Thursday, September 24, 2009

Team Players

In my youth I had many of those classic experiences in which someone (typically a teacher) selects two of the most popular and athletic kids and asks them to choose their own teams for some activities. The designated team captains took turns picking team members, although there was never any surprise as to the order of the choices. I was usually selected somewhere in the middle; I wasn't the most awesomely popular kid but I was reasonably well liked.

As a professor, I am responsible for choosing team members for a big project. This project will involve a large number of people from many different countries, and I need to devise an effective working group. I have been working hard to come up with a research team that is as compatible as possible. Do I choose my friends? The most popular scientists? Some new kids?

Thus far, I have encountered two types of obstacles to establishing a harmonious team.

One type involves statements like “I refuse to work with X”, in which X = another person who is already part of the group and is already making important contributions. If someone refuses to play with others, they can’t be on my team.

Another obstacle occurs when someone has political reasons for wanting someone else to be invited to be on the team. An example is when a young colleague who is part of the group requests that a senior professor in the same department be invited because otherwise the senior professor might be angry and could make life difficult for the younger professor. Do we invite bullies to be on the team because otherwise they might beat up one of the team members?

It may not be possible to assemblage a diverse group of people who can all get along and contribute substantially to the group effort, but it should be possible to leave out those who don't get along with others and those who aren't interested in the research. For me, it seems that team-choosing is still a part of life and still involves complex social issues.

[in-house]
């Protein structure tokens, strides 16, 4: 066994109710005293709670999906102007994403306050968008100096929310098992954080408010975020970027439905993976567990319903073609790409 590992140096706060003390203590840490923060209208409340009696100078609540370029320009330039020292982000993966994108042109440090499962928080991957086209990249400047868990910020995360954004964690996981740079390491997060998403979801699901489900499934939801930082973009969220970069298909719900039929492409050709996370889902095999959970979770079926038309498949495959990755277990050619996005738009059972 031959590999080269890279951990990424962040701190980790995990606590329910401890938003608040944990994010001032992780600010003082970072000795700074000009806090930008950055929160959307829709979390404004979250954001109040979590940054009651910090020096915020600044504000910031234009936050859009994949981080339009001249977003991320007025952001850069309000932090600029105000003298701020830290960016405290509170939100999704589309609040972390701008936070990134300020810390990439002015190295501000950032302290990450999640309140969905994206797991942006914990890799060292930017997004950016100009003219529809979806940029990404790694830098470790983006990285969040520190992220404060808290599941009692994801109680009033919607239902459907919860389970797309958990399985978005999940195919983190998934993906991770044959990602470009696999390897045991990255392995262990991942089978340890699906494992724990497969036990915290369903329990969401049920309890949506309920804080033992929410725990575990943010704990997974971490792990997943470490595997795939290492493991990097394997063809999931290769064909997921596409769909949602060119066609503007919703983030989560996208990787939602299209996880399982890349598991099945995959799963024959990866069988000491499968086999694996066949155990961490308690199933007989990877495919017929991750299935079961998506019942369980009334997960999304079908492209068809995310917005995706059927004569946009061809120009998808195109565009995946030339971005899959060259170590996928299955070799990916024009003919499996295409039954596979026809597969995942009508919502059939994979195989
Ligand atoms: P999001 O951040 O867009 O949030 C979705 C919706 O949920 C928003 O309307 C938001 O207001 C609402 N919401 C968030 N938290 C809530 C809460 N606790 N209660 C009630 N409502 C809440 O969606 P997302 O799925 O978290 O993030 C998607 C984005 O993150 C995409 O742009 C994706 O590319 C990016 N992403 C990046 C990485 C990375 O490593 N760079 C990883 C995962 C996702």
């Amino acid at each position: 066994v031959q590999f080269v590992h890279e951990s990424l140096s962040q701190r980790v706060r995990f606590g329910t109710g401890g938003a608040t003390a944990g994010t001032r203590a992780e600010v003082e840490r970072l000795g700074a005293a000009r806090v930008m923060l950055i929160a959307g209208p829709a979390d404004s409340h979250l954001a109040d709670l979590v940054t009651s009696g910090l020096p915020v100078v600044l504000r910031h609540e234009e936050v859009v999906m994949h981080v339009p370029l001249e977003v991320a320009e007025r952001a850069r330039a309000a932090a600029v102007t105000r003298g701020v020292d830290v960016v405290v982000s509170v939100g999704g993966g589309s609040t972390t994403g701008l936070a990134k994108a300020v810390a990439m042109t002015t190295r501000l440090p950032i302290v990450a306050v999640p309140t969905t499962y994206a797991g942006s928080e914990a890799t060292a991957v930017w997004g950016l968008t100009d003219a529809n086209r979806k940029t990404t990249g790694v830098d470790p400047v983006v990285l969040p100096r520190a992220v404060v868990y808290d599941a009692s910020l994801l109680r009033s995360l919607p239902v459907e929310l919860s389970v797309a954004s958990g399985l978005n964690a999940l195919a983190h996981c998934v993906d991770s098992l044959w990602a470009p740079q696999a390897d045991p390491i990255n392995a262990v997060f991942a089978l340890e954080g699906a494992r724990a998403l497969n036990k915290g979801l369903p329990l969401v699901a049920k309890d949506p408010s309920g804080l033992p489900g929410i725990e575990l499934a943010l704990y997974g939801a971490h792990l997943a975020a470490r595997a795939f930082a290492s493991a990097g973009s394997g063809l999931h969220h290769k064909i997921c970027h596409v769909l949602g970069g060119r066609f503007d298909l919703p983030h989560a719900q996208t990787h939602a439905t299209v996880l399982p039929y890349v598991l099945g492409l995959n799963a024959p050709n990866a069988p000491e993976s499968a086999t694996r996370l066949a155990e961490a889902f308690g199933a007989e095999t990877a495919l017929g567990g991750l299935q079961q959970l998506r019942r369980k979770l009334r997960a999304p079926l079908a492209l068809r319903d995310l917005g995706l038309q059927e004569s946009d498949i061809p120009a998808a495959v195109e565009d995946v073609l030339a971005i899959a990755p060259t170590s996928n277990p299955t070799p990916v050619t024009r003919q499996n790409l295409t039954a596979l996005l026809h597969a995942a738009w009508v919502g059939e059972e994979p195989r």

Janka said...

No, you do not invite the bully.

There's really nothing to add to that.

Wanna Be Mother said...

I find it interesting that to social problems of professors are the same level as the social problems of elementary school kids, just for different reasons.

Is it like that in the "real world" too? Probably. I never understood this kind of thing because I usually like everyone.

Jen said...

@steph - unfortunately, the real world is very much like that. My dad was a bookkeeper at a Fortune-500 company for 40 years, and has stories of bad/petty/childish behavior (particularly by one long-time division head) that makes me cringe.

Ms.PhD said...

Must be a pretty scary bully, or a pretty spineless younger person. I hate both possibilities.

re: people who refuse to work together, these are people who tell you outright "I will not work with so-and-so on the same team"?

I guess it depends on whether you're working together in person, how long the project is for, and how co-dependent you will all be on each other. If everyone is contributing independently to a main pot (say, a program project grant), it might not matter. But if real cooperation is required, then yeah, I can see your problem.

There are some people I wouldn't work with because I wouldn't trust them to be honest. That is pretty much the only reason I would refuse to work with someone. In those cases, you would do well to listen to me instead of to them.

Hopefully people have enough spine to tell you why they're refuse to work together. But I would think twice about keeping the spineless younger people, too. We don't need more of them in science. There will always be plenty of bullies, but protecting the spineless doesn't help, either.

Kevin said...